Disparities in access to healthcare and healthcare-seeking behavior may explain why lipid management impact is better among whites than among African Americans.9 These disparities have been attributed to difficulties in accessing healthcare among uninsured minorities, and lower socioeconomic status has been associated with an inferior quality of care received.15,16 Even among insured African Americans, quality of care, particularly lipid treatment and control, is inferior to that received by other racial groups.17-23 However, some findings suggest that patients of differing race and ethnic groups receive equal benefits when treated appropriately.9,24 Further complicating matters, previous studies have also shown racial differences in adherence to lipid-lowering medications among patients with diabetes which might contribute to ethnic and racial disparities.25-28 This paper builds on previous literature by including information on care processes, clinical outcomes, patient sociodemographic and clinical characteristics, office visit and prescription drug copayments, treatment intensification, and medication adherence in the same study. With its large sample size, high proportion of African Americans, and long observation period, this study strengthens and expands previous findings.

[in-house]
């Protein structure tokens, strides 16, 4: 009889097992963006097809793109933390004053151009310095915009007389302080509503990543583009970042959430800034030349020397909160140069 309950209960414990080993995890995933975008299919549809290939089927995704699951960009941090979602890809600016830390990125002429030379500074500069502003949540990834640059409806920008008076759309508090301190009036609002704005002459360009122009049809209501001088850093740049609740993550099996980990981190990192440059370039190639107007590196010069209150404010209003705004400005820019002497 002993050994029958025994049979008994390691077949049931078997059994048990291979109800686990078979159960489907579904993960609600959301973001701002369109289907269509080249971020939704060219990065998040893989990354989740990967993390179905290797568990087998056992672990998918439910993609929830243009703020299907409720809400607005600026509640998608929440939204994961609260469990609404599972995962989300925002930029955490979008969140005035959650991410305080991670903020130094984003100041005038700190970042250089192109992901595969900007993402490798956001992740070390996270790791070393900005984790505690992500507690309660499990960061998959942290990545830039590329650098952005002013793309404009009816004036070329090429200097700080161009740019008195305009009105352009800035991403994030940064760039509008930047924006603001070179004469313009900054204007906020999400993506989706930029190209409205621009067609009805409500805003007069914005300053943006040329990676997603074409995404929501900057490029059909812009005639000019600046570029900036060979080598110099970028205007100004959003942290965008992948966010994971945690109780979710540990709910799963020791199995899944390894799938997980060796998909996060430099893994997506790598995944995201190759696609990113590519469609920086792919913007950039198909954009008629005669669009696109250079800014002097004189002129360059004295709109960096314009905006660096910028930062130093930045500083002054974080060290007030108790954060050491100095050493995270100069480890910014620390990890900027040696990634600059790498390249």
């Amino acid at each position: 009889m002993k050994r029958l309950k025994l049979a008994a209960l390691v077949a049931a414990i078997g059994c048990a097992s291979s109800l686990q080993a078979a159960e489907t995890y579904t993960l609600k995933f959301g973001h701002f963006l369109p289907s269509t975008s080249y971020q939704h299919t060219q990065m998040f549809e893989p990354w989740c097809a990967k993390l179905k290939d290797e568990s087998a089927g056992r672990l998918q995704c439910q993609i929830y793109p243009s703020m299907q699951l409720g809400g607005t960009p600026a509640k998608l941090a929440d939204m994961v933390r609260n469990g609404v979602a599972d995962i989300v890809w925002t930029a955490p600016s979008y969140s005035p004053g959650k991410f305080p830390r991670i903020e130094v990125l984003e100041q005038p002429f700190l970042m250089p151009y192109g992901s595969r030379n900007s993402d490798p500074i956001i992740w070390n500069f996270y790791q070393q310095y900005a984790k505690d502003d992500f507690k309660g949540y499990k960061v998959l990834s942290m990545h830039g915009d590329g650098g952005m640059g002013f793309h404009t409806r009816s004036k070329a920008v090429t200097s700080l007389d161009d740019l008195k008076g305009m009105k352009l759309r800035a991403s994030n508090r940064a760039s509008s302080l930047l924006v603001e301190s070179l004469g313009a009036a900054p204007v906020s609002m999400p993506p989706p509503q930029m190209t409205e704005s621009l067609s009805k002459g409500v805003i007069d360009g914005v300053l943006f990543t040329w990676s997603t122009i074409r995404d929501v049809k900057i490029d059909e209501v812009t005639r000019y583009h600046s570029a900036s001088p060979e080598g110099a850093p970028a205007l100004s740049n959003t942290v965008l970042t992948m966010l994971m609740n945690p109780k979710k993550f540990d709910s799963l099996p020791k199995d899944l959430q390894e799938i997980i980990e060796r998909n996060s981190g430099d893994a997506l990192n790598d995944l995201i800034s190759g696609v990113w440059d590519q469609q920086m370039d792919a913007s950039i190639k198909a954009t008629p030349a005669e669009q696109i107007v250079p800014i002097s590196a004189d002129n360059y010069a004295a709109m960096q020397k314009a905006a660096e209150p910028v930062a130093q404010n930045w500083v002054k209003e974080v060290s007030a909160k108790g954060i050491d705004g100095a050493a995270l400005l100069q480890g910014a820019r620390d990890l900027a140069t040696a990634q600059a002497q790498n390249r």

To more fully investigate the question of racial disparities in lipid control, we describe annual rates of testing, treatment, and LDL-C goal achievement over a 10-year period in a large cohort of insured patients with diabetes receiving care in an integrated healthcare delivery system. We also evaluate whether dyslipidemia management differed between African American and white patients after controlling for numerous patient clinical characteristics and sociodemographic factors. This includes controlling for economic barriers beyond the mere presence of health insurance with variables such as prescription drug and physician office visit copayments. Further, we explore whether racial differences in rates of LDL-C goal achievement could be explained by racial differences in treatment intensification of and adherence to lipid-lowering drugs.